Complex task of identifying and creating a plan to buy up undevelopable lots may be more than a 60-to-90-day job
Members are appointed to subcommittees on lot data, existing water connections and background
A standing committee charged with reviewing and revamping a plan to buy up undevelopable lots in Cambria may need more time than currently allocated to do that work, according to some members. And that may affect how soon a report can be completed on environmental impacts of the town’s Sustainable Water Facility.
The recently convened Buildout Reduction Program Citizens’ Committee (BRPCC) met Tuesday, May 3. Committee chairman Ted Siegler gave a lengthy report on his recent meetings with officials and consultants. The group discussed the need for their work, what it entails and what data they need to aggregate before issuing their own report, and various committee members volunteered to serve on some important subcommittees.
The water facility’s environmental impact report is a key component in the Cambria Community Services District’s plan to prove that the extra drinking water produced there won’t encourage more growth than the community’s resources can sustain. The plant treats a brackish blend of fresh, salt and waste water.
The plant is not running now but is expected to be turned on again sometime this summer. A second “tracer test” is to be done on the treated water that’s injected back into the aquifer. The test is to prove that the treated water has sufficient “travel time” underground to meet state regulations.
At the meeting, some members began to question whether they could complete their research and analysis within the 60-to-90-day deadline given to them by the CCSD.
The new subcommittees include:
▪ Lot data: Mel McColloch and Greg Hunter will combine data from various sources to determine how many undeveloped lots remain in Cambria, and how many of those the county and California Coastal Commission would consider “unbuildable.”
The aim, beyond determining the total number, is to produce a GIS map and list of those lots.
County planner Airlin Singewald and subcommittee alternate Bob Sfarzo also volunteered to assist McColloch and Hunter in their research, as needed.
Singewald said at the meeting that the list of undeveloped lots includes a number of variables.
Among those variables, he said, are so-called “underlying” lots, which are contiguous but legally unconnected lots owned by the same person, with one or more of those lots containing a structure, such as a home. Formally merging those lots into one parcel removes the risk of that person selling off adjacent lots and a home being built upon them.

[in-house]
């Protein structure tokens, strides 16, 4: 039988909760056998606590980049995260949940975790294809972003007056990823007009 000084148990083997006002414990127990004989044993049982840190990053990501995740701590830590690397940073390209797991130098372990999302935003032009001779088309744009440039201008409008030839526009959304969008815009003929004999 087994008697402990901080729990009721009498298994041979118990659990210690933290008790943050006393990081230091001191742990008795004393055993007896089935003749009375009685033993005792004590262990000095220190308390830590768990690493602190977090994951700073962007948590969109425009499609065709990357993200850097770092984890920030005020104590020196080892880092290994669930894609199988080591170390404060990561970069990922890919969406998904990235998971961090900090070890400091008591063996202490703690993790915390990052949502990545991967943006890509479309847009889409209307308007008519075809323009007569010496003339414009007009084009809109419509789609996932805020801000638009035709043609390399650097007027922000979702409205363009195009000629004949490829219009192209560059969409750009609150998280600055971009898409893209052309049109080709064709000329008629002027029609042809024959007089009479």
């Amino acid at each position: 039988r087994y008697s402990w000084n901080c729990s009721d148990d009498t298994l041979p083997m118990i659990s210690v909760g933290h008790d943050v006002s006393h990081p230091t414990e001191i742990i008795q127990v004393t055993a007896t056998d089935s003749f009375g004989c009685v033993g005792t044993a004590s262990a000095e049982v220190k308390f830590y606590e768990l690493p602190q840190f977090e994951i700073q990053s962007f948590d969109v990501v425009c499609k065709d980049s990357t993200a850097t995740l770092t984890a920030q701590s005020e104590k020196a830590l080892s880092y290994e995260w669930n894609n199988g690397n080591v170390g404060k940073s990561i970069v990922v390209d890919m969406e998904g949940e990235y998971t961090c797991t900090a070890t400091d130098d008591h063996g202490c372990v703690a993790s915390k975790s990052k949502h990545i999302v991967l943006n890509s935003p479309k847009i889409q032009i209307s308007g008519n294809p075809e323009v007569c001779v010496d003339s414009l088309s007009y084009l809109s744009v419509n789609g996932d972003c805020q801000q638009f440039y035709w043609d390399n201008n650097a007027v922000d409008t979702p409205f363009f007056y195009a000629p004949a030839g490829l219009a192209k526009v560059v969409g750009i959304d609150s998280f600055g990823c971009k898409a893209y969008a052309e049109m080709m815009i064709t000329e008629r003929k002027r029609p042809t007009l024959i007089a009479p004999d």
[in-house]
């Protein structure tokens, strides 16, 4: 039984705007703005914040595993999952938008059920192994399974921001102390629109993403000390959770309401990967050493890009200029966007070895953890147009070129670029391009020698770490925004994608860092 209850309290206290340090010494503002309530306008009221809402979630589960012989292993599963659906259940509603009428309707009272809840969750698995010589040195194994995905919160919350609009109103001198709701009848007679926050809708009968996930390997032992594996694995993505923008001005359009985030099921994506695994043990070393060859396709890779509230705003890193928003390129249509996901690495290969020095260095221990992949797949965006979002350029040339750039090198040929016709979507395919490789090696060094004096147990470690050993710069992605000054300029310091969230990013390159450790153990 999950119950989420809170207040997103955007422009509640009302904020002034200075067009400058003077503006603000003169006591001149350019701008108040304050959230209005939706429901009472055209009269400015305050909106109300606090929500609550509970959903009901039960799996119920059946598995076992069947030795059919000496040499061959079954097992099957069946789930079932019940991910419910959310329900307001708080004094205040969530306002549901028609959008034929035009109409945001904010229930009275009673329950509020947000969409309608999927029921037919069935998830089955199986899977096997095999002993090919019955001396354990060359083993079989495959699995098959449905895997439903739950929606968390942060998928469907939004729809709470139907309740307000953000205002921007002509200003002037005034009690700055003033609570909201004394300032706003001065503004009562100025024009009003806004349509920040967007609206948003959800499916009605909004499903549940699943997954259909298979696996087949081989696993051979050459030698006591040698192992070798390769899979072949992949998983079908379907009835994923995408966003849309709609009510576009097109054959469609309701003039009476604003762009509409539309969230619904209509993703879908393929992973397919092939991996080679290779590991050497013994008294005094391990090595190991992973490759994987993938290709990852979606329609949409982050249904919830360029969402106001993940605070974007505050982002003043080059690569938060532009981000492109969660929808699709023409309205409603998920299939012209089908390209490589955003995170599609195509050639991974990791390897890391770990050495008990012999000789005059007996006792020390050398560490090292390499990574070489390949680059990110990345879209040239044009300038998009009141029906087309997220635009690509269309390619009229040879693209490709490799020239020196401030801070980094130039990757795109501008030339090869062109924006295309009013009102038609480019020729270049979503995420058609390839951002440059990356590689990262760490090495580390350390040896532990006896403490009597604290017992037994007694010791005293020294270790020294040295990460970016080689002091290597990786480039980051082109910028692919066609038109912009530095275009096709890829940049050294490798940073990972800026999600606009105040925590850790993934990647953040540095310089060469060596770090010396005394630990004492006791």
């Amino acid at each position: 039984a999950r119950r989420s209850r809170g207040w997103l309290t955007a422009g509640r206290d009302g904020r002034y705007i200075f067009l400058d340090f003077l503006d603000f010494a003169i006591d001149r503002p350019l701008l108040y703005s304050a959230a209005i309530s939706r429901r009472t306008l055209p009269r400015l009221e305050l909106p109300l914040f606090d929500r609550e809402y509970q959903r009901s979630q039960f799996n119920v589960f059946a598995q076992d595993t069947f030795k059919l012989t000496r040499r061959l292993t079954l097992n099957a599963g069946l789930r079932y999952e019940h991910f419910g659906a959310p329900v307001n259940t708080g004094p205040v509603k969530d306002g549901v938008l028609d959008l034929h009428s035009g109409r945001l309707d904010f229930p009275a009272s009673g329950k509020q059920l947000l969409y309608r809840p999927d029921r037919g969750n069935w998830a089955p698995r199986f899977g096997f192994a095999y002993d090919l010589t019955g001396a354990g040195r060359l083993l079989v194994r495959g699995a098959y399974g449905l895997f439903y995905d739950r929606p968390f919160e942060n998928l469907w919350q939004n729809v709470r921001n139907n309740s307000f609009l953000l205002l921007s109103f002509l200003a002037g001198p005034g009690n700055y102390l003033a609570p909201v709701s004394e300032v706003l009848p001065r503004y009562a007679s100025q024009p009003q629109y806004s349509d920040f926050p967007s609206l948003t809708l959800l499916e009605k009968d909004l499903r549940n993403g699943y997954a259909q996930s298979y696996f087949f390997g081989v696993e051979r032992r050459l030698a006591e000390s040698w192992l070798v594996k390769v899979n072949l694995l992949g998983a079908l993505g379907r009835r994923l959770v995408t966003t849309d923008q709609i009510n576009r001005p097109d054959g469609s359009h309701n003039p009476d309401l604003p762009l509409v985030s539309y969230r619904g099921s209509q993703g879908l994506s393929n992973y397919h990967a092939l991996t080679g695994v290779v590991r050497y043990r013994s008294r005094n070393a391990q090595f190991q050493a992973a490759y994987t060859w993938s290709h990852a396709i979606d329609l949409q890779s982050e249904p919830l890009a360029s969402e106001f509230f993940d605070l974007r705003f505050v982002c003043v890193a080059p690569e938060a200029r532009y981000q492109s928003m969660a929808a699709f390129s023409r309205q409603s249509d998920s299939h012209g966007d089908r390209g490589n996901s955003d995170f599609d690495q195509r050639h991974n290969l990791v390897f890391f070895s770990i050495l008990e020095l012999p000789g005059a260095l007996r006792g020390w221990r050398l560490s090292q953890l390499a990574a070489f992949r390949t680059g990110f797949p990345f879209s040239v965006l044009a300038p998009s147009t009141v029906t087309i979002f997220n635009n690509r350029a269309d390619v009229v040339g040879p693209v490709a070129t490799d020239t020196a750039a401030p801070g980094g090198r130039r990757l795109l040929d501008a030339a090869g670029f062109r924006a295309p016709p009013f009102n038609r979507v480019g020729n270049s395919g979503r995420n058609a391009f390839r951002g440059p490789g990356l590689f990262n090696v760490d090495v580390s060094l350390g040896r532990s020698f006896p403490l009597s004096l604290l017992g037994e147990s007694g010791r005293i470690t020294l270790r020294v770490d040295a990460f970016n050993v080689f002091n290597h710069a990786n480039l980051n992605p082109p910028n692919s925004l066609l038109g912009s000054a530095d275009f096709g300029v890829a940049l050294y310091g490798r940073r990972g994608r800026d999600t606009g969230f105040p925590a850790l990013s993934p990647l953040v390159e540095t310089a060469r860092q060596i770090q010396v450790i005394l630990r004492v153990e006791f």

Also, the committee wants to know the hard-and-fast rules for “meter” movement into or out of Special Project Areas 1 and 2, areas of special environmental concern, such as Fern Canyon and viewshed areas.
According to an FAQ posted on the CCSD website at http://bit.ly/1TA35iT, if a property “is smaller than 3,500 square feet (many single lots are only 1,750 sq. ft.) or is located in an area designated by San Luis Obispo County as Special Projects Area #1 (roughly Fern Canyon area to Romney Drive on Lodge Hill) or Special Project Area 2 … you cannot transfer water there.”
▪ Existing water connections: Siegler and Crosby Schwartz will verify how many water connections, residential and commercial, are being served by CCSD.
Cambria’s water master plan, certified by the CSD board in 2008, includes a hard cap of 4,650 connections. That number also has been included in county regulatory plans for the area. A moratorium on adding new connections has been in effect since 2001, but stats have been a bit squishy about how many new homes have been added to the water system since then.
The BRP committee also wants to confirm how many properties really are on the district’s official “water wait list,” which is part of the equation about how many of those 4,650 connections are supposedly already reserved.
▪ Background for the committee’s report: Allison Groves and Cindy Steidel will compile background data for the report.
Steidel suggested that the BRPCC also provide definitions for terms and acronyms used in the process (such as the legal differences between merging and consolidating lots). Groves had numerous questions for such advisers as CCSD counsel Tim Carmel, as did other committee members.
▪ Financing: Members haven’t yet been appointed to the subcommittee that will tackle researching the all-important options for how the district can pay for purchasing unbuildable lots.
Siegler reiterated during his report that some of the financing plans included in the original Buildout Reduction Plan have since proved to be impractical, too difficult or even illegal. So the committee has to find other ways to finance the plan.